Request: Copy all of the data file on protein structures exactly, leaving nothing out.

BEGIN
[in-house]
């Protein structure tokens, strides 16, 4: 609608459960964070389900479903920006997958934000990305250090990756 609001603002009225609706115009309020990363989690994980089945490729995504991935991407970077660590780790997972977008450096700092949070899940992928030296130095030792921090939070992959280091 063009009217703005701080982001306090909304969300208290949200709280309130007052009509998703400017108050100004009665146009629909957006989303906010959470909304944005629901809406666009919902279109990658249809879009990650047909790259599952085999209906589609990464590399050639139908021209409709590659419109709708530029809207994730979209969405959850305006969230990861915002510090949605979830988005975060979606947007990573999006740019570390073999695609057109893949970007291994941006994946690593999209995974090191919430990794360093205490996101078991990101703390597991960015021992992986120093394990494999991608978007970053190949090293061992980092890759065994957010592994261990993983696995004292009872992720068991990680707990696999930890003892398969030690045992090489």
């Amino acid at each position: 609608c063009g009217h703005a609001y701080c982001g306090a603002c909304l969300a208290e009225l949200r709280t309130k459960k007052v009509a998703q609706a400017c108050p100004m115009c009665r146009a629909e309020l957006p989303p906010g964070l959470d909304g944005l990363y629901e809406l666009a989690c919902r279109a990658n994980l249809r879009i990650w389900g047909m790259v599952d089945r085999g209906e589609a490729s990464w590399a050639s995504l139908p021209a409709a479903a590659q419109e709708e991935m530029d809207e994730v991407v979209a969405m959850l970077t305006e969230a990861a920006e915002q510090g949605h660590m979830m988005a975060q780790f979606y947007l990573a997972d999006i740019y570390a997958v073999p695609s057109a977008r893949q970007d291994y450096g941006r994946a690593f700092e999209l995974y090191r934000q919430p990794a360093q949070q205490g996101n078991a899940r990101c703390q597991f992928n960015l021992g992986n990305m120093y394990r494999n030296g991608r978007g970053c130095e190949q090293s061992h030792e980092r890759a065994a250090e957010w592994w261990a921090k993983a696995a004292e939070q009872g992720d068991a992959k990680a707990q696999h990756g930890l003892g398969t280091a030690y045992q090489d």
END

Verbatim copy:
[in-house]
């Protein structure tokens, strides 16, 4: 609608459960964070389900479903920006997958934000990305250090990756 609001603002009225609706115009309020990363989690994980089945490729995504991935991407970077660590780790997972977008450096700092949070899940992928030296130095030792921090939070992959280091 063009009217703005701080982001306090909304969300208290949200709280309130007052009509998703400017108050100004009665146009629909957006989303906010959470909304944005629901809406666009919902279109990658249809879009990650047909790259599952085999209906589609990464590399050639139908021209409709590659419109709708530029809207994730979209969405959850305006969230990861915002510090949605979830988005975060979606947007990573999006740019570390073999695609057109893949970007291994941006994946690593999209995974090191919430990794360093205490996101078991990101703390597991960015021992992986120093394990494999991608978007970053190949090293061992980092890759065994957010592994261990993983696995004292009872992720068991990680707990696999930890003892398969030690045992090489």
């Amino acid at each position: 609608c063009g009217h703005a609001y701080c982001g306090a603002c909304l969300a208290e009225l949200r709280t309130k459960k007052v009509a998703q609706a400017c108050p100004m115009c009665r146009a629909e309020l957006p989303p906010g964070l959470d909304g944005l990363y629901e809406l666009a989690c919902r279109a990658n994980l249809r879009i990650w389900g047909m790259v599952d089945r085999g209906e589609a490729s990464w590399a050639s995504l139908p021209a409709a479903a590659q419109e709708e991935m530029d809207e994730v991407v979209a969405m959850l970077t305006e969230a990861a920006e915002q510090g949605h660590m979830m988005a975060q780790f979606y947007l990573a997972d999006i740019y570390a997958v073999p695609s057109a977008r893949q970007d291994y450096g941006r994946a690593f700092e999209l995974y090191r934000q919430p990794a360093q949070q205490g996101n078991a899940r990101c703390q597991f992928n960015l021992g992986n990305m120093y394990r494999n030296g991608r978007g970053c130095e190949q090293s061992h030792e980092r890759a065994a250090e957010w592994w261990a921090k993983a696995a004292e939070q009872g992720d068991a992959k990680a707990q696999h990756g930890l003892g398969t280091a030690y045992q090489d």